School’s out for the summer and American families all over the country are packing their bags and hitting the road. In my humble opinion, family road trips are a necessary part of growing up, and if you have children on vacation from school, chances are good that you have at least one road trip planned for the near future.
If the anxiety is already settling on you like an early-morning fog, don’t fret; not only can you survive your family’s road trip this summer, but with a little planning, you can make it a delightful and memorable experience for everyone. Here’s what you need for a fabulous family road trip.
Pack Plenty of Snacks
It’s amazing how food can soothe even the crankiest kids. The secret is to dole out food that feels like a special treat without feeding them junk. What constitutes a special treat will be different in every family, but hard-boiled eggs, granola bars, trail mix, fresh fruit, and yogurt are all good bets. Bringing along a cooler will allow you to restock at supermarkets along the way.
Plan a Few Surprises
If things start to break down in the back seat, reach into your bag of tricks and pull out games or toys chosen specifically for distracting your kids from the long and arduous journey. Suggestions include cards, coloring books, mad-libs, or a favorite CD they can sing along to.
Change up the Seating Arrangements
If your kids are old enough, allow them to take turns sitting up front. Adults often take for granted that the front seat is where you’ll find the best views, most comfortable seating, and access to the radio. A short stint in the front will easily work its magic on a grumpy child. As an added bonus, the front-seat passenger can keep the driver company while Mom or Dad takes a snooze in the backseat.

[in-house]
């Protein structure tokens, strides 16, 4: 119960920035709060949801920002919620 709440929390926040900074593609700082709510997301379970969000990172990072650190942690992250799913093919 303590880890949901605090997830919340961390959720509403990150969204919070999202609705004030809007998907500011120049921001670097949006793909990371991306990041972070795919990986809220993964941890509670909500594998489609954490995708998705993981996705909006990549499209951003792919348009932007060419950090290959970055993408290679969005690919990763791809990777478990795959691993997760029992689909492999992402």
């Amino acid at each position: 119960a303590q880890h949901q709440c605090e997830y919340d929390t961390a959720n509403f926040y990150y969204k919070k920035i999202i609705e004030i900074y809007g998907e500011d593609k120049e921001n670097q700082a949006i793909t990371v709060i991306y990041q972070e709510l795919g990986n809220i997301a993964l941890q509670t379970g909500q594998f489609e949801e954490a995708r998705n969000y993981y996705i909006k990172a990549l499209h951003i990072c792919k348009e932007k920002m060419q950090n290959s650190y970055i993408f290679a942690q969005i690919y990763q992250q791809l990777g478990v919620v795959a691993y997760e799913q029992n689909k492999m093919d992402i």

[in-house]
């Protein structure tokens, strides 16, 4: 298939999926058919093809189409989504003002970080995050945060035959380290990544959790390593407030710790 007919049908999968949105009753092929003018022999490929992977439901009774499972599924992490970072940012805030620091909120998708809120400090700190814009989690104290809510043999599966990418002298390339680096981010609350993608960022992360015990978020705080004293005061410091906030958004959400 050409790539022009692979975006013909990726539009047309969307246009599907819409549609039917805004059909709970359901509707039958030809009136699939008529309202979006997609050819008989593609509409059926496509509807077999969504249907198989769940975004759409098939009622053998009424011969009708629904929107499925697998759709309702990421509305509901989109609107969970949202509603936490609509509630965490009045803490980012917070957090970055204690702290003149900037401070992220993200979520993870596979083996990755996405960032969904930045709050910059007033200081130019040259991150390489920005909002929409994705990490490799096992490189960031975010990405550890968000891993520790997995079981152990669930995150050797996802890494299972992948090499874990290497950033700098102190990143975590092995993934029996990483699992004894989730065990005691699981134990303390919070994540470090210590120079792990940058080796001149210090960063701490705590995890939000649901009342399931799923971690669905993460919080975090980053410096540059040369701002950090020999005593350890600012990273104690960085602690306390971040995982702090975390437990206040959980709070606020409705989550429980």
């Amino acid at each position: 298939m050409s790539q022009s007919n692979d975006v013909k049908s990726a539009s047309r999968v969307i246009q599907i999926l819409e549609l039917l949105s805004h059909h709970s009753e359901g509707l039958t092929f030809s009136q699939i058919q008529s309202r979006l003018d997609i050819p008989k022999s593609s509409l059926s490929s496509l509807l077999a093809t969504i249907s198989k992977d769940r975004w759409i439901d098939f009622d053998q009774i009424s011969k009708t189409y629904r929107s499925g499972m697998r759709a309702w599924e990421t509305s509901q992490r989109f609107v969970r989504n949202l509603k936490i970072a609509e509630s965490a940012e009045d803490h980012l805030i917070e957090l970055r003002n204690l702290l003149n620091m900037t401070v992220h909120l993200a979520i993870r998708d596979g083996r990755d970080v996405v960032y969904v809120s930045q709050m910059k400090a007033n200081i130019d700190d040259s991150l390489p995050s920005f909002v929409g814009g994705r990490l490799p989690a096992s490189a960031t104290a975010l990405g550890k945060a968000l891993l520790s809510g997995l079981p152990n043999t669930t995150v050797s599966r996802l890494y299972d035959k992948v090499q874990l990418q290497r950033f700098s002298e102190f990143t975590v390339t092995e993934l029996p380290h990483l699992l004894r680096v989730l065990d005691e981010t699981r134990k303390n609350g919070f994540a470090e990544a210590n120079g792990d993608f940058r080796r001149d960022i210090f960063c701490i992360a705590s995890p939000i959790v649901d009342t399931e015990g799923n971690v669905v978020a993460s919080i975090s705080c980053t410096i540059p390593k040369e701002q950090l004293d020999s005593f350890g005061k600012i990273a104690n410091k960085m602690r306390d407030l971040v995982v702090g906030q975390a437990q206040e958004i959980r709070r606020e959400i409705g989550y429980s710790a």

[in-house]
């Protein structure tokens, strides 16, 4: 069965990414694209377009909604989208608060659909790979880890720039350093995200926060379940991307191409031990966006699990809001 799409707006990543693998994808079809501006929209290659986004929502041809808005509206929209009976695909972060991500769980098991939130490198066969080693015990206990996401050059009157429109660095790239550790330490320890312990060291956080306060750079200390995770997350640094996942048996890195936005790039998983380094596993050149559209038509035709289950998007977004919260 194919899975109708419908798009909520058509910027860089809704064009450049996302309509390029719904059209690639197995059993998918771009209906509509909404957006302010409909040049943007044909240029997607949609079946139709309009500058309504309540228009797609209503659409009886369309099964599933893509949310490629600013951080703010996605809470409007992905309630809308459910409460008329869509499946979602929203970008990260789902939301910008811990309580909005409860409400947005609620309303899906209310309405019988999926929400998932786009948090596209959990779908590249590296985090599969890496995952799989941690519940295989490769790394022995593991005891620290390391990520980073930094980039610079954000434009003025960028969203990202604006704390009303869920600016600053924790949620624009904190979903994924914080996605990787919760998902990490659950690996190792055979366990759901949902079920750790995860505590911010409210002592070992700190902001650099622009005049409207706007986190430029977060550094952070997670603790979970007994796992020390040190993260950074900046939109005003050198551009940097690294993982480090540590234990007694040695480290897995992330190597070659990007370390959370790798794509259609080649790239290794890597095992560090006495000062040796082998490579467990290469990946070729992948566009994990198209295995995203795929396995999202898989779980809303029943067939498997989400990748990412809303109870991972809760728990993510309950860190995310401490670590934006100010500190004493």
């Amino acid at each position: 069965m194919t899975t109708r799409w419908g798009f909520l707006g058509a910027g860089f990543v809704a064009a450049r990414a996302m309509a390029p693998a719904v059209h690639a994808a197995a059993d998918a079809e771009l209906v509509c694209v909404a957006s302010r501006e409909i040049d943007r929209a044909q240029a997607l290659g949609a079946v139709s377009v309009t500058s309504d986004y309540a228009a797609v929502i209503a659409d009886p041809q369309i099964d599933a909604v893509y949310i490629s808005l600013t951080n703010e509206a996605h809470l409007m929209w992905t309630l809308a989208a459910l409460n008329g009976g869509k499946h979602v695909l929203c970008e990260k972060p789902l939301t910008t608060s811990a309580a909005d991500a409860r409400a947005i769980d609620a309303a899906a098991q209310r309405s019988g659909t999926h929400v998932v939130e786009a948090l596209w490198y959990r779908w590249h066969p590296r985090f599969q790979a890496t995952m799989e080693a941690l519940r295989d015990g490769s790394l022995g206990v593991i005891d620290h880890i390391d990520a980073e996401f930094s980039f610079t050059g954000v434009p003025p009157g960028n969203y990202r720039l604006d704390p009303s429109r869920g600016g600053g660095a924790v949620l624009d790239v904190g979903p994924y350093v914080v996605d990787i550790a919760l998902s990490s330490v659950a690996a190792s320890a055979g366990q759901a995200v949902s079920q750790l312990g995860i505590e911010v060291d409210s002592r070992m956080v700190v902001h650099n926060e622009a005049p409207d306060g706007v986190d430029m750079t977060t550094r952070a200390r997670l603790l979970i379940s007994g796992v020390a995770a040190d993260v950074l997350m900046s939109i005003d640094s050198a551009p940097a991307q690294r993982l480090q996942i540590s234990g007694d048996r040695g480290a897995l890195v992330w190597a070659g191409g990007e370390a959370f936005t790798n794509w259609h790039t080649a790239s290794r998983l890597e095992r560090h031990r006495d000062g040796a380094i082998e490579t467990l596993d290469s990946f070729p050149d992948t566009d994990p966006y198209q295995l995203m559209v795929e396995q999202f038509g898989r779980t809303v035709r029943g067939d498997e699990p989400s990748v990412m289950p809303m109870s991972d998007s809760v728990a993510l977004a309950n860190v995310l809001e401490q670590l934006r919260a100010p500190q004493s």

Make Time to Exercise
An important and often overlooked component to the family road trip, frequent stops that allow everyone to move their bodies are an absolute necessity. Keep a Frisbee or ball in the car for break time, stop at a playground, or play a game of tag. Everyone should get in on the action, even parents.
Become a Back Road Rambler
There’s nothing less exciting than driving 65 miles per hour for days on end – past billboards, rest areas, and truck stops. If you have time, travel the back roads for a portion of your trip. Take turns photographing what you come across. Our country is a beautiful and amazing place and the interstates just don’t do it justice.
Listen to Your Favorite Audio Books
Nothing makes the hours melt away on a long car ride like a good story, and audio books are available for just about any story you can think of. Pick something new or a family favorite and listen together on the car’s stereo. Fabulous audio books include Harry Potter, Anne of Avonlea, The Little House on the Prairie series, and the Narnia books.
Let the Kids Help with Navigation
In today’s technological world, your GPS can usually get you from point A to point B without much of a hassle, but it’s a lot more fun for kids to trace their route on a map. Using a street map as their guide, kids can pick out points of interest, rest areas, and parks to stop at for break time. Maps are also helpful when trying to avoid the dreaded, “are we there yet?” syndrome. If kids are following along on a map, they’ll have a better idea of when they’ll reach their destination.
Play Family Road Trip Games
Car games are a nice distraction for long stretches of highway. Here’s one of our favorites: Ask one person to secretly choose something outside of the car to count. It could be mailboxes, street signs, police cars – just about anything goes. Each time the chosen item is seen by the person, he counts it out loud. The rest of the family has to try and figure out what he is counting. Whoever guesses correctly gets a turn to count. The goal is to stump your family by counting something that nobody can figure out. Need a few more ideas? Family Travels on a Budget has some ideas for a family road trip scavenger hunt that will keep the kids busy the whole trip. Or play some of these road trip games from Family Vacation Critic.
Master the Fine Art of Parental Patience
The family road trip can be an exhilarating adventure, or it can be a tiresome struggle. Keep in mind that your kids are away from the routines and structures of home. They will act out at times. Despite the urge to reprimand, shout, or pull out your hair, remember that keeping yourself calm will have a soothing effect on your whole family.
Don’t be afraid to deviate from your schedule. The journey is more important than the destination and your family will remember spontaneous side-trips far longer than hours and hours in the backseat.
Are you ready to hit the road? What are your favorite tips for dealing with long hours in the car with kids?